My conclusion here is that FireFox 2 is out of spec with RFC2818. I wonder if this is known by the FireFox team? Am I missing something?

In our case, we'll need to either have wildcard certificate that covers both *.foo.com and *.staging.foo.com (the latter in the SubjectAltName field).  If a CA won’t issue us such a certificate for whatever reason, we'll need to buy two different wildcard certificates ($$), and also host staging.foo.com on a different port or IP address, since the Server Name Indicator TLS extension is not broadly available at this point, and hence you cannot reliably use two different certificates for the same endpoint. Again, thanks to EricL for helping explain this.

About Scott

Scott Hanselman is a former professor, former Chief Architect in finance, now speaker, consultant, father, diabetic, and Microsoft employee. He is a failed stand-up comic, a cornrower, and a book author.

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Review: Microsoft LifeCam NX-6000

March 20, '07 Comments [7] Posted in Reviews | Tools
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Yes, it's got a silly name. Not the LifeCam part, that's pretty cool actually. The VX-6000 part I could do without.

It clips to the top of your flat panel or laptop. The left side has a retractable mechanism that brings the lens in and out. The Microsoft logo lights up when the camera is on - a nice subtle indicator that you're rolling.

It's a 2MP camera, so that means 1600x1190 max actual pixels. It'll interpolate to 7.6MP but don't be fooled, it's all software. That said, it takes a perfectly fine picture of a whiteboard, so I leave it clipped to my laptop all the time in order to document meetings.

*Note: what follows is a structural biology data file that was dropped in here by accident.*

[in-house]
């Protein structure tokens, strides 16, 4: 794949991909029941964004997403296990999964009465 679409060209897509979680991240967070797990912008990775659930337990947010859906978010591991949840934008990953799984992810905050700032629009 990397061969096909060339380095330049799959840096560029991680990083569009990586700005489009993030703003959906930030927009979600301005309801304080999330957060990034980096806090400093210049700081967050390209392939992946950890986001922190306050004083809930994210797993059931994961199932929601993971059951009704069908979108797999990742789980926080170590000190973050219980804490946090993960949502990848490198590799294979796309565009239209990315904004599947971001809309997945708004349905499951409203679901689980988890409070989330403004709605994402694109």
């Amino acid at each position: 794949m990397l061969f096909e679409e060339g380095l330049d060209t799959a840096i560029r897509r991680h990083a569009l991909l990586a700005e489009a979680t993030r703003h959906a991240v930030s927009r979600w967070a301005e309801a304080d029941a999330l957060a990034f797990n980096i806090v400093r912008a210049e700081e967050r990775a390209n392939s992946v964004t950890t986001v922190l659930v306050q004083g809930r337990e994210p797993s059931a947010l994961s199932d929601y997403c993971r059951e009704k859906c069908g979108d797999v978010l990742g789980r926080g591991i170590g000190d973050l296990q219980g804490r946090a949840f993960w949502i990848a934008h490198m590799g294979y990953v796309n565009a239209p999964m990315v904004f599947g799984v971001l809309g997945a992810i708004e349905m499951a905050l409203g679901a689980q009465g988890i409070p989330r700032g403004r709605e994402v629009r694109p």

The camera has a decent enough microphone built in, a smidge better than the one built into my laptop. As an alternative, there's a LifeChat ZX-6000 that's the same hardware as the Xbox Wireless Communicator. I just picked up a Xbox Wireless Receiver for Windows for $19 that let's me use the Xbox one to chat on the Windows box. Works fantastic as a team and costs me less.

This is a fantastic little camera and I'm happy with the purchase. I particularly like that is has a wide(r) view aspect so you can see more, rather than the fish-eye kind of lense that so many webcams have these days.

About Scott

Scott Hanselman is a former professor, former Chief Architect in finance, now speaker, consultant, father, diabetic, and Microsoft employee. He is a failed stand-up comic, a cornrower, and a book author.

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Tiny USB Keychain Drives

March 20, '07 Comments [3] Posted in Tools
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I just picked up a few of these super-tiny USB drives as gifts for US$14.50 for 2 gigs it's a heck of a deal, the ones that are smaller than a VERY small stick of gum.

As one of the reviewers on Amazon said: "[If you were] carrying top secret KGB documents on this drive, you could easily swallow it and recover it later with little or no discomfort."

Personally, I've got an OCZ Mini-Kart, but this one is about 40% smaller. When will it end? How much smaller could this possibly be? Probably just the metal contacts by themselves.

The Mini-Kart has been a very good little drive, if a bit slow. The Sony MicroVault is well -thought off also, and is fast enough for ReadyBoost. The KingMax is now available up to 4gb and is also wicked small. Atwood likes the Transcend, but they are a little slow also.

Here's the lineup: 

 

 

Be sure to encrypt your drives if you store anything sensitive on them! I discussed this and TrueCrypt in my 2006 New Year's Resolution Post.

About Scott

Scott Hanselman is a former professor, former Chief Architect in finance, now speaker, consultant, father, diabetic, and Microsoft employee. He is a failed stand-up comic, a cornrower, and a book author.

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Disclaimer: The opinions expressed herein are my own personal opinions and do not represent my employer's view in any way.